Friday, May 15, 2009

Baldy, Mother of the Year

Photo caption: Mother and calf touching – While on the calving grounds off of Florida and Georgia,, calves and mothers are nuzzling, touching and nudging continually over the first couple months of life in touching displays of maternal affection. Credit: “Taken under a Scientific Research Permit issued by the National Marine Fisheries Service/NOAA.”

Tony LaCasse, Media Relations Director of the New England Aquarium, wrote in their Mother's Day press release:

This year’s standout right whale mother has the unflattering name of “Baldy”. She was seen with her 8th calf this season, which ties the known record. She has been giving birth to calves for at least 35 years. Also this winter, she had both daughters and granddaughters also give birth. As of this year, Baldy has been responsible for bringing at least 18 right whales into this world, which is nearly 5% of the entire population! That clearly shows the difference that a single mother can make and how important it is to keep these mothers safe from human-caused hazards including vessel strikes and fishing gear entanglement.

The press release also went on to say:

  1. The Incredibly Long Swim to the Hospital - Finding a safe place to give birth is a concern for all mothers. Going well beyond the frenzied human drive to a hospital, right whale mothers make a hazardous nearly 1000 mile journey down the East Coast. The maternal strategy is a desire not to have newborn calves burning up valuable calories in cold, northern waters.

  2. Big Babies! - Right whales calves at birth are estimated to weigh about 2400 pounds and are commonly more than 13 feet long.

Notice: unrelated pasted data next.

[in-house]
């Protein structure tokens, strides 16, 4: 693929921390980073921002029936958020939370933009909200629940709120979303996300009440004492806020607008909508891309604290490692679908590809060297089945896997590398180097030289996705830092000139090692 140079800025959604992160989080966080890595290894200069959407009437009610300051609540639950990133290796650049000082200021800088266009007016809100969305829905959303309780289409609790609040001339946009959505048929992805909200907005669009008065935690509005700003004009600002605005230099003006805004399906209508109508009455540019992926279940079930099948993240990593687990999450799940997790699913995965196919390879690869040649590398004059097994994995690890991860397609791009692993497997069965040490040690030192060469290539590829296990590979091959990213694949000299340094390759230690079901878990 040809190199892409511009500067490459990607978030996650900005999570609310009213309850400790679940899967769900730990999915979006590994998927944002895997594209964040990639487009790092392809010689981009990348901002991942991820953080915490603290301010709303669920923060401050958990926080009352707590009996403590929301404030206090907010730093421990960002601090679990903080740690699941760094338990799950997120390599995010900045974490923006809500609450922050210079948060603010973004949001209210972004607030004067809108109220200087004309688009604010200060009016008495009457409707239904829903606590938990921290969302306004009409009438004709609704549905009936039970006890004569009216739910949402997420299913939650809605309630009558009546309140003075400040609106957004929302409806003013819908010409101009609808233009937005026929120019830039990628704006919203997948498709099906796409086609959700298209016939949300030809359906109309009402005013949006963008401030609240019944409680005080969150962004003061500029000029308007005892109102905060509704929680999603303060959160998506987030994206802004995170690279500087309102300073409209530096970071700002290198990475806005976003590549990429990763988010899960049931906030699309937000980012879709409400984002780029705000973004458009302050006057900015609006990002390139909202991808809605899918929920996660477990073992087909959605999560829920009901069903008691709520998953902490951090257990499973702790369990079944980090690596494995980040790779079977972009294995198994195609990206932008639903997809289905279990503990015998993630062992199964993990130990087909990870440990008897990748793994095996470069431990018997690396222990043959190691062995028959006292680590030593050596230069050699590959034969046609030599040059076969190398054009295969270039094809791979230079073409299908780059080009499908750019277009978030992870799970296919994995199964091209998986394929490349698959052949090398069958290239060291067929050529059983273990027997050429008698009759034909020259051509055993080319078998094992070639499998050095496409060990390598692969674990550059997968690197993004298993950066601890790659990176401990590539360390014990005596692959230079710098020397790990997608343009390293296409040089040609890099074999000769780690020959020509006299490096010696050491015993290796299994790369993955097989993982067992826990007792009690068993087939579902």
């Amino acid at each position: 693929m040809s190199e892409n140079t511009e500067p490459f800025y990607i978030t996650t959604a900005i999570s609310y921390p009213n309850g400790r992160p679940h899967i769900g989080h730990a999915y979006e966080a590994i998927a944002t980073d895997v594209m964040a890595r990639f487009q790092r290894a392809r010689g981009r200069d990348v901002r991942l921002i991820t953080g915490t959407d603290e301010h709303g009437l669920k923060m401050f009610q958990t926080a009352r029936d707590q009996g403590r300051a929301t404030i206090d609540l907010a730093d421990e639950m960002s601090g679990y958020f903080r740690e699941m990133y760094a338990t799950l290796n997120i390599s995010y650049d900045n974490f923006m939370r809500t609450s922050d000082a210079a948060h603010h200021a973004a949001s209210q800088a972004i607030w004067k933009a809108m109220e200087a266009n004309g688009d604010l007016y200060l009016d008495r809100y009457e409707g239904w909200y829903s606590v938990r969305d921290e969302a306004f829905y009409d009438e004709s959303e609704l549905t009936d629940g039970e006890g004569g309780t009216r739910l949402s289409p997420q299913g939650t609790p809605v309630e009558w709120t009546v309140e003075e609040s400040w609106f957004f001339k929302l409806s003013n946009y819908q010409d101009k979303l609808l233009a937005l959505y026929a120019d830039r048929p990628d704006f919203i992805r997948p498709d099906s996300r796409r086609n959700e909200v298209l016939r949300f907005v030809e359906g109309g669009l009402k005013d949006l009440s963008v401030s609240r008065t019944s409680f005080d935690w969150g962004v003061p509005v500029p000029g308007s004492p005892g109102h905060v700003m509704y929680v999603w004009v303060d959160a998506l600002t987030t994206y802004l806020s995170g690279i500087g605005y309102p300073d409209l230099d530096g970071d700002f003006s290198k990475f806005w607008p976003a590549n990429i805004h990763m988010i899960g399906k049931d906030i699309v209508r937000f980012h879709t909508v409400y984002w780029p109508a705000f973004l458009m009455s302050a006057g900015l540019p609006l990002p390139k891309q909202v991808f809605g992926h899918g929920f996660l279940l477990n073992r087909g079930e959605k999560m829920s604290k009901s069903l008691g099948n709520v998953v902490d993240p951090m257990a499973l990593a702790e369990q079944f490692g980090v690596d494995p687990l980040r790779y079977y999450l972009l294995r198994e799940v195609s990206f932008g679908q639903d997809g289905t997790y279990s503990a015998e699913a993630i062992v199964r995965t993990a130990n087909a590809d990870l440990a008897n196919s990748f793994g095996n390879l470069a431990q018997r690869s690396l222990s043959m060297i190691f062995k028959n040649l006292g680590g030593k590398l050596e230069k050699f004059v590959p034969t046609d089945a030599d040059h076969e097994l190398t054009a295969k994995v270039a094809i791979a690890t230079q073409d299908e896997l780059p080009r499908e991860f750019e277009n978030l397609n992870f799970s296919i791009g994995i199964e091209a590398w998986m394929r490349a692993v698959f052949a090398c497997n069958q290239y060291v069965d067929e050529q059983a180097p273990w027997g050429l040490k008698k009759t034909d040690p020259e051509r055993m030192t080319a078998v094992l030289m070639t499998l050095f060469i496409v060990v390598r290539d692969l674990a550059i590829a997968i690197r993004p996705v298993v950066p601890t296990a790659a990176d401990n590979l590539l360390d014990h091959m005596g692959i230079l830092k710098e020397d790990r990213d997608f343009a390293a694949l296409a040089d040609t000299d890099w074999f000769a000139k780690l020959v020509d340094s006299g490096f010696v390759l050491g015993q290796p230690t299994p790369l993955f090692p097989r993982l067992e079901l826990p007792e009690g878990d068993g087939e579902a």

3. Maternal Fasting - Right whale mothers essentially fast for four months while they are at the calving grounds and on the migration each way. Once out of New England waters, their preferred food of animal plankton is too low in density to make feeding worthwhile.

  4. Have a Baby, Lose 10,000 Pounds – Even though mothers do not have the opportunity to eat in the birthing waters, calves are still hungry. Females convert body fat in to mother’s milk, and a right whale calf can gain hundreds of pounds in a week. Right whale mothers are literally transferring tons of body weight to their babies. Over the course of a year of nursing, right whale mothers can lose 10 - 30% of their average 50 ton weight or anywhere from 10,000 to 30,000 pounds.
Why have right whale mothers been able to have so many babies in recent times?

Philip Hamilton, a senior whale scientist (at the New England Aquarium) said, “Everything points to the fact that the whales are in good condition physically. Many mothers are giving birth every three years which is ideal, and many young females are growing fast enough to become first time mothers at younger ages. The availability of food is probably the key factor.” Right whales primarily feed on krill-like animal plankton called copepods in New England and eastern Canadian waters.

For decades, North Atlantic right whales have remained among the most endangered whales in the world due in part to their very low reproductive rates. The entire population numbers less than 400 and in 2000 only a single calf was born. However, the recently concluded 2009 calving season saw a record 39 baby right whales born off the Florida and Georgia coasts. The old record of 31 was beaten by more than 25%!

This year’s baby boom is to be celebrated, but North Atlantic right whales still have a very long road to recovery. New England Aquarium whale scientists in Boston have been studying right whales and working toward their protection for more than 30 years.